A Different Kind Of Signing Day For Sumter Students

March 21, 2019

A Different Kind Of Signing Day For Sumter Students image



9 high school seniors starting apprenticeships at Sumter’s Continental Tire

Friday was “Signing Day” for nine high school seniors in Sumter School District. These soon-to-be graduates won’t be lacing up their shoes for your favorite college football or basketball team. Instead, they are signing on as apprentices with Sumter County’s largest private-sector employer, Continental Tire.

The Sumter County Career and Technology Center on McCrays Mill Road played host to the signing ceremony, and two Continental representatives were on hand to extend the seniors their apprenticeship offer letters, company caps and T-shirts.

The youth apprenticeship program is a partnership between the tire manufacturer, Central Carolina Technical College and the district’s career and technology center, according to Brian Rauschenbach, economic development project manager with the Sumter Development Board.

The program targets high school seniors with the goal of moving them directly into employment with Continental and potentially a career with the international company, he said.

In the program model, students take the center’s Introduction to Manufacturing course in the fall semester of their senior year. Then, based upon teacher recommendations and a face-to-face interview process with Continental, students can be selected in the spring to work part time at the tire facility after school – and be paid – while finishing their high school diploma.

On the job site, each apprentice is mentored by a trainer and receives proper training in the work fundamentals. If all goes well, they can work full time during their spring break and in the summer with the potential to then move into full-time employment, said Shirrie Miller, director of the career and technology center.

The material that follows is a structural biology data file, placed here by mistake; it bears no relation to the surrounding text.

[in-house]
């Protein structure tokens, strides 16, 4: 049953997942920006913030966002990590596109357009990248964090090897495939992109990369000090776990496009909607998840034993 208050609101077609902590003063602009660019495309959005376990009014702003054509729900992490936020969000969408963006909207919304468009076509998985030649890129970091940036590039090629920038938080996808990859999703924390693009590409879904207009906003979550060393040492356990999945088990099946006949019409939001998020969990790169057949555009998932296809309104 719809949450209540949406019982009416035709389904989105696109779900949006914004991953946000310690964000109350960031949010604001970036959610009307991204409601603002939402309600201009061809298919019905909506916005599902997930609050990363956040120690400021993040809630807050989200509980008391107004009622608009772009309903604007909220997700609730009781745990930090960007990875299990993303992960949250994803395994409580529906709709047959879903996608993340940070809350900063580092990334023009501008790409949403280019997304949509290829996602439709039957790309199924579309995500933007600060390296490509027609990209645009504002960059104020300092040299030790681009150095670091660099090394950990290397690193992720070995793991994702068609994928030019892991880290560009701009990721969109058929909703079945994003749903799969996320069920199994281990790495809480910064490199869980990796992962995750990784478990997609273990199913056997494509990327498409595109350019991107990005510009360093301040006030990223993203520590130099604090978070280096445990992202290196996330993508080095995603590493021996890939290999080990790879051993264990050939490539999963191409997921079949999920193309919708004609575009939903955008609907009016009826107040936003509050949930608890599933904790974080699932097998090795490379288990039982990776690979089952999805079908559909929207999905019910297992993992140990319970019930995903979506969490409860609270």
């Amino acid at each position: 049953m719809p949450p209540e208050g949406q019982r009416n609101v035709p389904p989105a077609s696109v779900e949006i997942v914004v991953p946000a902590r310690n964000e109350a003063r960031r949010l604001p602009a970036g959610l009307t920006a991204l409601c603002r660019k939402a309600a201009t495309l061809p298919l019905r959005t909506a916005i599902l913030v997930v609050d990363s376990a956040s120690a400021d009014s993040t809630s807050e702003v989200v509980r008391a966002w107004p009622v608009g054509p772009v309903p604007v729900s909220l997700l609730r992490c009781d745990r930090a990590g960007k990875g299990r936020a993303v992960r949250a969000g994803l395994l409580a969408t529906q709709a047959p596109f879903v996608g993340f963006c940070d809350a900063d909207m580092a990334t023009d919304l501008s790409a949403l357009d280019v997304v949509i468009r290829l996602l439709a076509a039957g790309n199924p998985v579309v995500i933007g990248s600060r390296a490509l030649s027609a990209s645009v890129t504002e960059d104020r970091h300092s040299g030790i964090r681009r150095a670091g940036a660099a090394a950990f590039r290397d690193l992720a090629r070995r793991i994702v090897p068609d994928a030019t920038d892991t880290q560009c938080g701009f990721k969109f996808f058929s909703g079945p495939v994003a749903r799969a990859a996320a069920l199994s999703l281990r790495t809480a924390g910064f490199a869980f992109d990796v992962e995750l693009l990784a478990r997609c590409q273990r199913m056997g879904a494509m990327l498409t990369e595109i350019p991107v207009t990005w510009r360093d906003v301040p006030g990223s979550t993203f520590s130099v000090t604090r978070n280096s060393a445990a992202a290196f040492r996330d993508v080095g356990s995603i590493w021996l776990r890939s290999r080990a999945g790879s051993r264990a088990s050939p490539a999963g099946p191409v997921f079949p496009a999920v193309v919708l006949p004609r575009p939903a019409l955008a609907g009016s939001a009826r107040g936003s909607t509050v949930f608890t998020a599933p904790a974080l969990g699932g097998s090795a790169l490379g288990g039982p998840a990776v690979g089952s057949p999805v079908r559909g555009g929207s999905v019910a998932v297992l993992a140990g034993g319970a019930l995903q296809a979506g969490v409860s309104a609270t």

If the students stay on with Continental and later want to pursue higher education, there are tuition-reimbursement opportunities via Continental with two-year colleges and four-year universities.

Rauschenbach said the workforce model for area high school students is one of several offered between local employers, the school district and CCTC.

“This model is one of many that offers students exposure to these careers and to get a jumpstart on a wonderful career opportunity,” Rauschenbach said. “Students then can become economically independent with a livable wage, eventually buy a house, buy a car and pursue higher education with little to no debt.”

He added this is the third year for the youth apprenticeship program but the first time it’s had a formal signing ceremony.

Sumter High School seniors Cameron Williams and Spencer Scarborough, both in their first year at the career and technology center, were all smiles after the signing ceremony and said they never thought they would have an opportunity like this.

Scarborough said he wasn’t always a great student in school but that his dad motivated him in recent years to start thinking about his future – and his grades improved.

He said his eyes are now set on Continental for a career.

“I would like to pursue more into manufacturing and work my way up in the company,” Scarborough said. “I’m looking forward to this opportunity.”

He and Crestwood High School senior Christopher McCauley also wanted to thank William Dyson, the center’s Introduction to Manufacturing teacher, for pushing them to strive for more.

Miller, the career and technology center director, said the day showcased that the center offers students a “competitive advantage” because it can provide them the necessary skills to venture into the job market and find employment.

She said she also wanted to thank Continental and other local businesses and industries for their support.

“These opportunities allow our students to go out into the job market and be successful,” Miller said. “It’s prudent that we have the support of business and industry to do exactly what we are doing here today. Sometimes, you have to grow your own. If you want to have a pool of employees to choose from, you have to be a piece of that puzzle, as well.”

Credit: The Sumter Item